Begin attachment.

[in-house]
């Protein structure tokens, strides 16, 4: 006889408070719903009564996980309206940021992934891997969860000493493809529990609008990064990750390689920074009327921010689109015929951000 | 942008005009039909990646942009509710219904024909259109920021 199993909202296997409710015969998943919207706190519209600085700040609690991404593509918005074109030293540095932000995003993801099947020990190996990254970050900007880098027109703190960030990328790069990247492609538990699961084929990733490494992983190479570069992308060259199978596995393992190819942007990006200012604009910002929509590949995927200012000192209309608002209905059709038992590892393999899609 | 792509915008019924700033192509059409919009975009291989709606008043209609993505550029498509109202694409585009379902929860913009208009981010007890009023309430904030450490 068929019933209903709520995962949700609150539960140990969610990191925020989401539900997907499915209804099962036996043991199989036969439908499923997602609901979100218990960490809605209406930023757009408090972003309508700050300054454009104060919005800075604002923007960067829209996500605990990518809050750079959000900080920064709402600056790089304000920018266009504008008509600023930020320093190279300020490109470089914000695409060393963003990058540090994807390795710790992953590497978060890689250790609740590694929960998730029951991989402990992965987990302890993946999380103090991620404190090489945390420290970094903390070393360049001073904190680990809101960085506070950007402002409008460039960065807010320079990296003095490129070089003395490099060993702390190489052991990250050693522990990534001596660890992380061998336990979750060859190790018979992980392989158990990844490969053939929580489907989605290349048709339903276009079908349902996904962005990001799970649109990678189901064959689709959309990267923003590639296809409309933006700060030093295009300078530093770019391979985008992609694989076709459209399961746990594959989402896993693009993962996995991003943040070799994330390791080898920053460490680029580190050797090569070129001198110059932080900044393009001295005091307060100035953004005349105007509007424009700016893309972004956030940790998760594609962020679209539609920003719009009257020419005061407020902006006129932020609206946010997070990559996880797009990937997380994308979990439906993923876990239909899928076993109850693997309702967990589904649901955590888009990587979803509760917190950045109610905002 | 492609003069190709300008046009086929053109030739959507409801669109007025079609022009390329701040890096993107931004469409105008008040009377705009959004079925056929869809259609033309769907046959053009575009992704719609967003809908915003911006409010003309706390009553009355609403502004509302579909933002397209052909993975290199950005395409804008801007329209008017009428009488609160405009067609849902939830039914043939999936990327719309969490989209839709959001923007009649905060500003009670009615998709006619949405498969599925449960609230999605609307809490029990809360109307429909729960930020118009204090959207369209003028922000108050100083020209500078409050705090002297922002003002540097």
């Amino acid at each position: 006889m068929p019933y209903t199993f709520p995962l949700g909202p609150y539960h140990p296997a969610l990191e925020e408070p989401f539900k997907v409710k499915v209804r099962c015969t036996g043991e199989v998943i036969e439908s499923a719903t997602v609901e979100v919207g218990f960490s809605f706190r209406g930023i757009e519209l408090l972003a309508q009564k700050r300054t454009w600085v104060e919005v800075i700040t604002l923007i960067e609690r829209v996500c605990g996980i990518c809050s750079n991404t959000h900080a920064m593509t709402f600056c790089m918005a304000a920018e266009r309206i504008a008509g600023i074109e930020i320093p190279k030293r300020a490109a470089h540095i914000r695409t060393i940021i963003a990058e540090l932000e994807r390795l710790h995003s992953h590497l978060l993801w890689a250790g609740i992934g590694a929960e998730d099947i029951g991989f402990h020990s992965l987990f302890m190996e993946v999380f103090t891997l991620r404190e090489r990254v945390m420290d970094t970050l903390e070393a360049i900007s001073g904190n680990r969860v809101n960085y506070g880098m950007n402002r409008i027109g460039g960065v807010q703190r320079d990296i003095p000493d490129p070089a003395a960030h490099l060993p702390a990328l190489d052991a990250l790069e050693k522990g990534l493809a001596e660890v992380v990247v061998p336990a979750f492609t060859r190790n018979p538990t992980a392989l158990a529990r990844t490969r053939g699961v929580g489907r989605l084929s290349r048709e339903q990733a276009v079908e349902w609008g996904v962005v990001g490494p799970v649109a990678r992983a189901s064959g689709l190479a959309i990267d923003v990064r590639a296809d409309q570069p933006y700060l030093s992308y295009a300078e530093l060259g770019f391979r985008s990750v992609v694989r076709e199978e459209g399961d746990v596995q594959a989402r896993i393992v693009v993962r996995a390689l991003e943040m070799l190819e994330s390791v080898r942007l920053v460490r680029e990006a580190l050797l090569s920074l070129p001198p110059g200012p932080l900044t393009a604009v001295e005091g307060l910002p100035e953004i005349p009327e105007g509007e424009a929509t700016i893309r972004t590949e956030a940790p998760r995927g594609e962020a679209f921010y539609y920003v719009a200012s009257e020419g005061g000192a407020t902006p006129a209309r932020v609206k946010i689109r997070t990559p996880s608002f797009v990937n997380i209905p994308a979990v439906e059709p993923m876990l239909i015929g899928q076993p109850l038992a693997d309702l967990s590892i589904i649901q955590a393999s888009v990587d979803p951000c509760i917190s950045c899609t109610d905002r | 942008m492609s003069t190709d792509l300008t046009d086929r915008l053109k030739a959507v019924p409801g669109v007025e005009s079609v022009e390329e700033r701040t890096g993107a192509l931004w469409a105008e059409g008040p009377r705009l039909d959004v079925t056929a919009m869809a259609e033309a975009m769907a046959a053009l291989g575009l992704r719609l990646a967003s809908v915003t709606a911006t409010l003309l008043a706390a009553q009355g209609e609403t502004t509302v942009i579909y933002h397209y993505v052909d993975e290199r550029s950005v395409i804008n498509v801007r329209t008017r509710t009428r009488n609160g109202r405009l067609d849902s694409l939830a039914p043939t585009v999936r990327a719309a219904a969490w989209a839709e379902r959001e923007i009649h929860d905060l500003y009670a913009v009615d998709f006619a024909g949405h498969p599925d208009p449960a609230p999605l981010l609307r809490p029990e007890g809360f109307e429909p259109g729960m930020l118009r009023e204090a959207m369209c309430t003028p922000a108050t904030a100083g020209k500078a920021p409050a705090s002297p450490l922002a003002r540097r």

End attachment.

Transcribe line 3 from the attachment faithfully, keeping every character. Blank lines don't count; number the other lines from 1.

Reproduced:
């Amino acid at each position: 006889m068929p019933y209903t199993f709520p995962l949700g909202p609150y539960h140990p296997a969610l990191e925020e408070p989401f539900k997907v409710k499915v209804r099962c015969t036996g043991e199989v998943i036969e439908s499923a719903t997602v609901e979100v919207g218990f960490s809605f706190r209406g930023i757009e519209l408090l972003a309508q009564k700050r300054t454009w600085v104060e919005v800075i700040t604002l923007i960067e609690r829209v996500c605990g996980i990518c809050s750079n991404t959000h900080a920064m593509t709402f600056c790089m918005a304000a920018e266009r309206i504008a008509g600023i074109e930020i320093p190279k030293r300020a490109a470089h540095i914000r695409t060393i940021i963003a990058e540090l932000e994807r390795l710790h995003s992953h590497l978060l993801w890689a250790g609740i992934g590694a929960e998730d099947i029951g991989f402990h020990s992965l987990f302890m190996e993946v999380f103090t891997l991620r404190e090489r990254v945390m420290d970094t970050l903390e070393a360049i900007s001073g904190n680990r969860v809101n960085y506070g880098m950007n402002r409008i027109g460039g960065v807010q703190r320079d990296i003095p000493d490129p070089a003395a960030h490099l060993p702390a990328l190489d052991a990250l790069e050693k522990g990534l493809a001596e660890v992380v990247v061998p336990a979750f492609t060859r190790n018979p538990t992980a392989l158990a529990r990844t490969r053939g699961v929580g489907r989605l084929s290349r048709e339903q990733a276009v079908e349902w609008g996904v962005v990001g490494p799970v649109a990678r992983a189901s064959g689709l190479a959309i990267d923003v990064r590639a296809d409309q570069p933006y700060l030093s992308y295009a300078e530093l060259g770019f391979r985008s990750v992609v694989r076709e199978e459209g399961d746990v596995q594959a989402r896993i393992v693009v993962r996995a390689l991003e943040m070799l190819e994330s390791v080898r942007l920053v460490r680029e990006a580190l050797l090569s920074l070129p001198p110059g200012p932080l900044t393009a604009v001295e005091g307060l910002p100035e953004i005349p009327e105007g509007e424009a929509t700016i893309r972004t590949e956030a940790p998760r995927g594609e962020a679209f921010y539609y920003v719009a200012s009257e020419g005061g000192a407020t902006p006129a209309r932020v609206k946010i689109r997070t990559p996880s608002f797009v990937n997380i209905p994308a979990v439906e059709p993923m876990l239909i015929g899928q076993p109850l038992a693997d309702l967990s590892i589904i649901q955590a393999s888009v990587d979803p951000c509760i917190s950045c899609t109610d905002r | 942008m492609s003069t190709d792509l300008t046009d086929r915008l053109k030739a959507v019924p409801g669109v007025e005009s079609v022009e390329e700033r701040t890096g993107a192509l931004w469409a105008e059409g008040p009377r705009l039909d959004v079925t056929a919009m869809a259609e033309a975009m769907a046959a053009l291989g575009l992704r719609l990646a967003s809908v915003t709606a911006t409010l003309l008043a706390a009553q009355g209609e609403t502004t509302v942009i579909y933002h397209y993505v052909d993975e290199r550029s950005v395409i804008n498509v801007r329209t008017r509710t009428r009488n609160g109202r405009l067609d849902s694409l939830a039914p043939t585009v999936r990327a719309a219904a969490w989209a839709e379902r959001e923007i009649h929860d905060l500003y009670a913009v009615d998709f006619a024909g949405h498969p599925d208009p449960a609230p999605l981010l609307r809490p029990e007890g809360f109307e429909p259109g729960m930020l118009r009023e204090a959207m369209c309430t003028p922000a108050t904030a100083g020209k500078a920021p409050a705090s002297p450490l922002a003002r540097r």